My Mind

My Mind
This is my mind

Thursday, September 27, 2012

Ahoy matey!

Seagulls whipped around the air like kites zigzagging on taut string.  The breeze buffeting them rippled through the marsh grass above the wavelets breaking over their anchor of plough mud.  My hair rose and fell in the chilling air cavorting about my head.  I clutched my wool herringbone coat tight against my throat.   My cheeks were ruby red in the cold of early winter.  I struggled to keep my balance on the weathered boards that made up the ramp leading to the dock out over the white caps of the Cooper River.
I caught my feet several times in the cracks and crevices of the old creosoted two by fours.
“Watch out, Rickey.  Give me your hand.  This wind is stronger than your daddy thought.”  My mother grabbed my mittened hand.  She smiled down at me. 
“You sure you want to do this?”
“Oh, yes ma’am!”  I yelled over the seagulls and wind. 
My dad had only recently begun work on the Tugboats of White Stack of Charleston.  It was the first job he had been able to get since bringing us to America keeping his promise to my mother.  He told her often while looking for work that his accent was not helping his efforts. 
“A touch of prejudice, I think.”
“Got nothing for a Limey,” he’d heard until he had approached the right person on the Charleston docks.  His work as a stoker in the Royal navy throughout the war had been his ace in the hole for this one.  He was hired on for twenty-five cents an hour.  Big money in 1950.
“So, you want to see where daddy works, eh?”  My answer had been yes to seeing boats on the water.  Our trip from England had been by ship across the Atlantic.  The smell of the ocean and rolling decks had become wondrous memories and here was a chance to go back onto the water.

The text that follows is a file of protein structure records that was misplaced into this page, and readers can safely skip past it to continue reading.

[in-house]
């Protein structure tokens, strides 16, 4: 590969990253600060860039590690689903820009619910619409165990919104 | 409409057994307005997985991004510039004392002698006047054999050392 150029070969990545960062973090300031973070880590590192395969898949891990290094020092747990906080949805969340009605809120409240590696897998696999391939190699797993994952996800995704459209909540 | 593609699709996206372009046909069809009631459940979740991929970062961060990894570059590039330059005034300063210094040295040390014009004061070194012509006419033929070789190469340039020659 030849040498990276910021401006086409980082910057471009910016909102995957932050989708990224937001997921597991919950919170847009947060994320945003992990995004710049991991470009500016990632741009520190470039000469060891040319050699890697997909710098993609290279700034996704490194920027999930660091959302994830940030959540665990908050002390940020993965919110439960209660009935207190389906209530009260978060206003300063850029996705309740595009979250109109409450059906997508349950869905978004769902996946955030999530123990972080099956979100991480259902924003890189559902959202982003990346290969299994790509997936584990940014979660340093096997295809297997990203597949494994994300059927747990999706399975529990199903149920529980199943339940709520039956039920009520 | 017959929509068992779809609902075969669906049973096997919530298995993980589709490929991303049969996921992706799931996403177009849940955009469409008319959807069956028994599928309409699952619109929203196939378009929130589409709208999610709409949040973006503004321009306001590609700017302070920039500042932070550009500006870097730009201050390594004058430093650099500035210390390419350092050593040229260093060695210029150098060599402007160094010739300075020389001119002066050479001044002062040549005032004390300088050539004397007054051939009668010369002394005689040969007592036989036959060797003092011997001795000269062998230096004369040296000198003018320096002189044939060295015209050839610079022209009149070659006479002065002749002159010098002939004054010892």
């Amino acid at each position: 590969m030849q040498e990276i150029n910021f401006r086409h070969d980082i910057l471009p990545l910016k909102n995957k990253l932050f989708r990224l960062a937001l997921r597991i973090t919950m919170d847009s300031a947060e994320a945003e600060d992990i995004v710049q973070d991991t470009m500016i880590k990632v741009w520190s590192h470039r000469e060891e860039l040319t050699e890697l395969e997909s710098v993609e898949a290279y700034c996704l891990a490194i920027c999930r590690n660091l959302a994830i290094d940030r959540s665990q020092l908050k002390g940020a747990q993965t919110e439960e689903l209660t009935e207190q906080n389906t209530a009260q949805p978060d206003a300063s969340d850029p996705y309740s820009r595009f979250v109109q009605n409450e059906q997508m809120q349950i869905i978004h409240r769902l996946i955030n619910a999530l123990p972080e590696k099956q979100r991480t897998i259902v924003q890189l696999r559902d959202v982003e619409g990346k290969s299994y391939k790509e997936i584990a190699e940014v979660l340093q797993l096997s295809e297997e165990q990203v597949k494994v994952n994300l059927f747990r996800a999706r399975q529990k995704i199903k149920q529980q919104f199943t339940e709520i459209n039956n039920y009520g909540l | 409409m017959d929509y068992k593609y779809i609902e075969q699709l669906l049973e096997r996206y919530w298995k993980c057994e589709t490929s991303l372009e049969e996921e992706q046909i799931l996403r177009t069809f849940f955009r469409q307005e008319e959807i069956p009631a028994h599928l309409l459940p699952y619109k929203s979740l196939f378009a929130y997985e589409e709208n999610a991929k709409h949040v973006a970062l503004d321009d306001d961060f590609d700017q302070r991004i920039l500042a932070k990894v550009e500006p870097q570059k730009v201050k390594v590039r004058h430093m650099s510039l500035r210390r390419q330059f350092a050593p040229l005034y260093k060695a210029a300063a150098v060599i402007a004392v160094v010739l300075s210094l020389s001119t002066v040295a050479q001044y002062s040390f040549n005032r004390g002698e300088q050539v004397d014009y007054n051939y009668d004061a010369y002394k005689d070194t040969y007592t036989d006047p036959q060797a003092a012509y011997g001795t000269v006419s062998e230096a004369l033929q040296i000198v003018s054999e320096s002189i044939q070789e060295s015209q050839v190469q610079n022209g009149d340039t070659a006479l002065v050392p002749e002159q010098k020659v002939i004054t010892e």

“YES!”  I yelled jumping up.  He caught me in his arms and slipped me to his left hip in the crook of his arm.  It was like sitting in a cradle of steel.  He smiled at me and said, “I think it will be alright.  The skipper said I could bring you both on a run one day.”
That had been a few weeks prior to his being able to make the date.  Mom and I were walking out along the pier to where the tug was tied up.  It was a blustery day with grey clouds flying along overhead, the sun playing hide and seek behind them.  It might rain dad had told us.
Dad was at the gangplank waiting.  He stood next to the anchoring post that stood stoutly beside him.  Two posts over a couple of seagulls sat waiting to follow the tug’s wake.
“Come on,” he said waving us on impatiently.  “We need to get aboard.  The skipper is behind schedule.”
He took my mother’s hand guiding her along the gangplank over the gunnel and onto the deck with a slight jump.  I held her hand tightly as I ran quickly behind her.    Dad jumped onto the deck and picked me up.  His mates stowed the plank and lifted the ropes from the posts and the engine began to throb sending vibrations up my legs when he placed me on the deck.  The air was still active with an accompanying mist of salt water from the Cooper River.